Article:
I read Unbroken by Laura Hillenbrand, which gave me a new perspective regarding World War II. Unbroken was written from a soldier’s point of view, which inspired the reader and caused empathy towards the soldiers who were the victims of war. Silvie Zamperini or “Louie” grew up running from trouble and home. With help from his older brother Pete, Louie stops running from the law and starts running from his opponents as he develops his skills in track and field. Louie is no longer viewed as a criminal but a fast athlete with a bright future.
Jess, Leslie, and most of the minor characters search for love and fulfillment, and the narrative kicks up a potent sensation of loneliness and yearning, leading up to Leslie 's tragic death. However, the generosity and courage this tragedy inspires in Jess and in the parents of both children bring the characters to a new understanding and acceptance of each other. CHAPTER-1 Bridge to Terabithia starts with jess’s morning practice run. He runs excitedly for the race coming up in his school, having a wish to become recognized in between his classmate by coming first in the race organized among three tiers. The other reason Jesse is so determined to be the fastest race driver in his class is that he likes to get his father observed.
This book follows his incredible story battling starvation and abuse in Prisoner of War camps (POW). The suffering he went through ultimately led him to his newfound faith. During Louie 's time on the life raft and in the POW camps he suffered an unbelievable amount of pain and desperation, but out of that suffering came faith. Louie was an Olympic runner one day and the next he was drafted into the war. Louie endured an unimaginable amount of pain while
Adventurous and dangerous, Louie Zamperini’s life was one that many will never forget. Louie’s childhood wasn’t very great, he would get into lots of trouble from fights and running from the police. When Louie’s brother Pete heard about everything that Louie was doing, so he decided to get Louie into running track, and soon enough Louie would win every race he was in. Then at the age of 19 he qualified for the 1936 Berlin Olympics. Louie then went into the military and then he had been captured by the Japs.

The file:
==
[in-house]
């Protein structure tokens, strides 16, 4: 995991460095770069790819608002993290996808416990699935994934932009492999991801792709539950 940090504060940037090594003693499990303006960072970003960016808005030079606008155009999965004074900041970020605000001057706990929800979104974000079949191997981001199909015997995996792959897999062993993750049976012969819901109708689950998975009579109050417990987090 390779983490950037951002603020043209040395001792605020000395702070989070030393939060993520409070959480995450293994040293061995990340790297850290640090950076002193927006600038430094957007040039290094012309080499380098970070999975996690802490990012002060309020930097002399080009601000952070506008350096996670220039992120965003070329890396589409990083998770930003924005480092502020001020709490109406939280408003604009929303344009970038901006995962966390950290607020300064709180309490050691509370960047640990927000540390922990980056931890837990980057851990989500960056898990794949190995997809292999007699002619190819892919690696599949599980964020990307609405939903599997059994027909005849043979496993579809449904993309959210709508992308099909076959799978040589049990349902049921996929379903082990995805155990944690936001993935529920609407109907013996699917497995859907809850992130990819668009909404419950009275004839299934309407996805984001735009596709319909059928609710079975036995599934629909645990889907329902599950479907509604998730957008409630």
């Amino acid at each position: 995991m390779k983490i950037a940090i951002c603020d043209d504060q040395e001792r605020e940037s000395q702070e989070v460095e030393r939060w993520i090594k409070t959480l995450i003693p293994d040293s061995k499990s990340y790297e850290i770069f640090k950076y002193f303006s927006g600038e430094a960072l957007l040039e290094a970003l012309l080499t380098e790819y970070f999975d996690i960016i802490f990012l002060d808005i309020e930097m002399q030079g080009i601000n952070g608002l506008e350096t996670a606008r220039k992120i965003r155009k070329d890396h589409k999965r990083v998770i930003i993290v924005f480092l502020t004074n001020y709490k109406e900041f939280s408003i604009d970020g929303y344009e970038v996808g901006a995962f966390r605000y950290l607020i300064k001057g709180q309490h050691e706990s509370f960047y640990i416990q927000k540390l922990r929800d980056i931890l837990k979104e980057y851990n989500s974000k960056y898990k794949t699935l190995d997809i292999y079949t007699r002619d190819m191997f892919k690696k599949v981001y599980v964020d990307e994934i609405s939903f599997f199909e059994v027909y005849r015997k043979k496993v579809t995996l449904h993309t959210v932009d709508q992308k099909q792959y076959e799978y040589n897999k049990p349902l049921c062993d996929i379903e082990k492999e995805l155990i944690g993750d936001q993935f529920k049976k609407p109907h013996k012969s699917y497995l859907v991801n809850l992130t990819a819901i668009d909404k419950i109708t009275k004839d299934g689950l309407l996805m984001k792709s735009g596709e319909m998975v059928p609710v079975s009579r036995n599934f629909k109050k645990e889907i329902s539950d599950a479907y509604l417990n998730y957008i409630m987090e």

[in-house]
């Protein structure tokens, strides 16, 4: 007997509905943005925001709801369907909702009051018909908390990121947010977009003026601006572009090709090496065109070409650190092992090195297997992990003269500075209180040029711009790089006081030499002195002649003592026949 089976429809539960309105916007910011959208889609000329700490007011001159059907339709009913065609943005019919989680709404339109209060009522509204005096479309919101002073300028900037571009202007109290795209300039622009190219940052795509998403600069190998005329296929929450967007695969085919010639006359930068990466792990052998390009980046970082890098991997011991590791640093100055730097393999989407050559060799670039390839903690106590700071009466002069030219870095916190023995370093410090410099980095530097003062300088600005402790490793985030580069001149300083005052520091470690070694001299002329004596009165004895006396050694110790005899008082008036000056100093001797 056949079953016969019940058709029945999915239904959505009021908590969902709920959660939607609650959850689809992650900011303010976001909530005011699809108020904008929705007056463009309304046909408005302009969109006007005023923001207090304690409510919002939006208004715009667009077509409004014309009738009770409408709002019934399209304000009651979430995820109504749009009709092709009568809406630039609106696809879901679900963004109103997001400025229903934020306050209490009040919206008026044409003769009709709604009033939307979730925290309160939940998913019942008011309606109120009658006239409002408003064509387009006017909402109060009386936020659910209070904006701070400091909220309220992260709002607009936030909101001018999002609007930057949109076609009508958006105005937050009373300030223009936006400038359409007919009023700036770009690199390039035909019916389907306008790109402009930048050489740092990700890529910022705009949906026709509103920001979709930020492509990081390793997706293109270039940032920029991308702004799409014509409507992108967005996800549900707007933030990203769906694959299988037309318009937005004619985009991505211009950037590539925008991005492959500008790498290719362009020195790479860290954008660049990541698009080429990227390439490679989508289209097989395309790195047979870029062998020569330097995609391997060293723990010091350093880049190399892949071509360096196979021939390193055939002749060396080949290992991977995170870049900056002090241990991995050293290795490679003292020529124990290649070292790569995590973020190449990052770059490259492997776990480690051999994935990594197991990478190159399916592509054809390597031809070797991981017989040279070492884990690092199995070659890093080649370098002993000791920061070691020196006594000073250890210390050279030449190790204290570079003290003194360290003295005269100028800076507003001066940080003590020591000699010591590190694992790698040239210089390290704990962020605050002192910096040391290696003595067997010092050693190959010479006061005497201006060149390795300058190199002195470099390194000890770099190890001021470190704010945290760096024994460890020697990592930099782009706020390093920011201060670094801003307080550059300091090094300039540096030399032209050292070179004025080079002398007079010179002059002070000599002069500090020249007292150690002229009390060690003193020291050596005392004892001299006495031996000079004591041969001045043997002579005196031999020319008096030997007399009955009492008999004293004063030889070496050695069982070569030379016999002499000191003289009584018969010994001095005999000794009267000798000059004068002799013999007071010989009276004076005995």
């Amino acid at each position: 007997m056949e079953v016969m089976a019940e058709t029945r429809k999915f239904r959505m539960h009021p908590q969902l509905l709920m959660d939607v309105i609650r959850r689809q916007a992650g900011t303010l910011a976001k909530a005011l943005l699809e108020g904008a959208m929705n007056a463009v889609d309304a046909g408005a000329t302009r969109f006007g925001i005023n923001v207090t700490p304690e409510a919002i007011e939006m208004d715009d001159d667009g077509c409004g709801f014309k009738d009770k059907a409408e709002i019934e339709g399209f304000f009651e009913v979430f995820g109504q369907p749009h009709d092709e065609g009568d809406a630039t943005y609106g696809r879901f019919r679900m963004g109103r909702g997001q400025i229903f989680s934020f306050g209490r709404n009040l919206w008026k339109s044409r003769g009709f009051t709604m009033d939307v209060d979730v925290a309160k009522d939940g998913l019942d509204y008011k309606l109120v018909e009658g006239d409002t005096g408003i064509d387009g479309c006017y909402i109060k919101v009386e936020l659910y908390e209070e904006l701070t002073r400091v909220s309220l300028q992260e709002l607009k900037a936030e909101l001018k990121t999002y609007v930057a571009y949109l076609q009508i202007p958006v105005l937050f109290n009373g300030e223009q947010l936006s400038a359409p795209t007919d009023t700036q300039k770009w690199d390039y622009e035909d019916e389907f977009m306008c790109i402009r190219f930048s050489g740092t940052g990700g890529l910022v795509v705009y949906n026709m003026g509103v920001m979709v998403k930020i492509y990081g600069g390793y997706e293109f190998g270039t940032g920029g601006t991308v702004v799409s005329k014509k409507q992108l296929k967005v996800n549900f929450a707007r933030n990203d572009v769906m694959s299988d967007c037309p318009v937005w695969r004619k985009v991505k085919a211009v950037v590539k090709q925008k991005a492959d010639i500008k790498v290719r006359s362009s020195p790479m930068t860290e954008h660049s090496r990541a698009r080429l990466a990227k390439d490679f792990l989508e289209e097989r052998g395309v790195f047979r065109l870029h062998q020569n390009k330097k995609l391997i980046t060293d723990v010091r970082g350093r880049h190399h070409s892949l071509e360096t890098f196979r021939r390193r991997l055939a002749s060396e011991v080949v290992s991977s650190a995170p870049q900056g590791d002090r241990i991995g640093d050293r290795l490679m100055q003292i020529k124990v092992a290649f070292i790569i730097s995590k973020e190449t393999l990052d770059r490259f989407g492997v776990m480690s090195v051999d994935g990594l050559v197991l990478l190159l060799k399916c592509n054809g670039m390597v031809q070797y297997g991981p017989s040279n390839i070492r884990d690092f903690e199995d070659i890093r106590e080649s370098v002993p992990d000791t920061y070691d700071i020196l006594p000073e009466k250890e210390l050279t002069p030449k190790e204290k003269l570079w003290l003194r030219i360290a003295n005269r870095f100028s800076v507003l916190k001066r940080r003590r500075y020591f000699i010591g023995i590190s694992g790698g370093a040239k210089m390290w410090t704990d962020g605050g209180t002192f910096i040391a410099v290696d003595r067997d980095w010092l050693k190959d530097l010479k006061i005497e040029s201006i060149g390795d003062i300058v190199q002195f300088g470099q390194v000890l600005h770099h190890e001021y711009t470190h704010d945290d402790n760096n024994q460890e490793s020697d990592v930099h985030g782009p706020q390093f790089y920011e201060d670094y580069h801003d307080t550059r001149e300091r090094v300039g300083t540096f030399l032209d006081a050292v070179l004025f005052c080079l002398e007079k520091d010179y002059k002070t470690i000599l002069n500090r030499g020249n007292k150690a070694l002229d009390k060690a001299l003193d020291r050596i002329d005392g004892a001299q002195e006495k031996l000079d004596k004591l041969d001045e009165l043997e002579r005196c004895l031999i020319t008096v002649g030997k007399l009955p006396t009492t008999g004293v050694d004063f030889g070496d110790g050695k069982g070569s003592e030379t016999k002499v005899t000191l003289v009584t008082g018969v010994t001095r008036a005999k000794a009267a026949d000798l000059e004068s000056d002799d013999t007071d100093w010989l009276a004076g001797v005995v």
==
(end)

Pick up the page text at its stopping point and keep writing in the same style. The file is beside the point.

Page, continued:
After being held captive for two years as a POW, Louie is left with a distorted mind that is filled with monstrous images. Having trouble dealing with his PTSD, shell shocked at the time later to be known as CSR (Combat Stress Reaction), he resolves back to his bad habits with drinking and smoking. Graham a religious speaker helps Louie realize what has gotten him through all of the tough times as a POW, “If you will save me, I will serve you forever” (Hillenbrand 382). That night on the raft when Louie began to pray, he made a promise to God, to serve him forever if he were ever to be saved. After realizing this Louie quits all of his bad habits and continues to be a religious man.
In the book, Unbroken by Laura Hillenbrand, the main character, Louis (Louie) Zamperini goes through various soul breaking trials. Even through all the pain and agony, Louis is tenacious and never surrenders. The theme of Unbroken is to never give up because Louis wouldn’t have made it through trying to go to the Berlin Olympics, being stranded on a raft in the Pacific Ocean, and imprisoned at POW camps in Japan. One example of never giving up in Unbroken is when Louis is competing to be in the Berlin Olympics. During the 5,000m qualifier: Louie sped up to go around him, but Casey sped up also, carrying Louis most of the way towards the grandstand.
In south africa, there was a large amount of racism that was going on. Mandela believed this was very unfair, so he fought for his rights. He was arrested because he was going against the government. To prove, “For 20 years, he directed a campaign of peaceful, nonviolent defiance against the South African government and its racist policies. Beginning in 1962, Mandela spent 27 years in prison for political offenses.” He did nothing violent, like Malala.
As Helen Keller once quoted, “Although the world is full of suffering, it is also full of the overcoming of it.” Laura Hillenbrand’s Unbroken tells the life story of Louis “Louie” Zamperini. Through his troubles as a child, emerged a strong-willed Olympic runner, who later became a military aviator. He was lost at sea and then captured by the Japanese as a prisoner of war. He endured years of abuse and suffering but still managed to stay true to who he was. By showing how Louis Zamperini suffers as a prisoner of war and his struggles after returning home, readers are able to see how faith can completely transform someone.
Another athlete wanting to get first place at the Olympics trains for only 1 hour per day and puts minimal effort forward. He knows he is not going to win with the effort he puts forward. The only thing that he thinks will guarantee winning first place is steroids so the athlete takes them. The race takes place and the athlete who took steroids ends up in first place, whereas the honest and virtuous athlete ends up taking second place. Due to all the success steroids
The games frustrated and embarrassed Hitler enough that he took action in the worst possible way. For Jesse Owens, he became a nationally known figure and became very popular for his running skills. The New York Mets even took notice and hired Owens as a running coach (Christopher Klein, section 9). People will remember the 1936 Berlin Olympic games forever. Hitler’s attempt to create positive propaganda that promoted his Aryan race had a major set back after men like Jesse Owens came in snatching gold medals from many different events and competitions.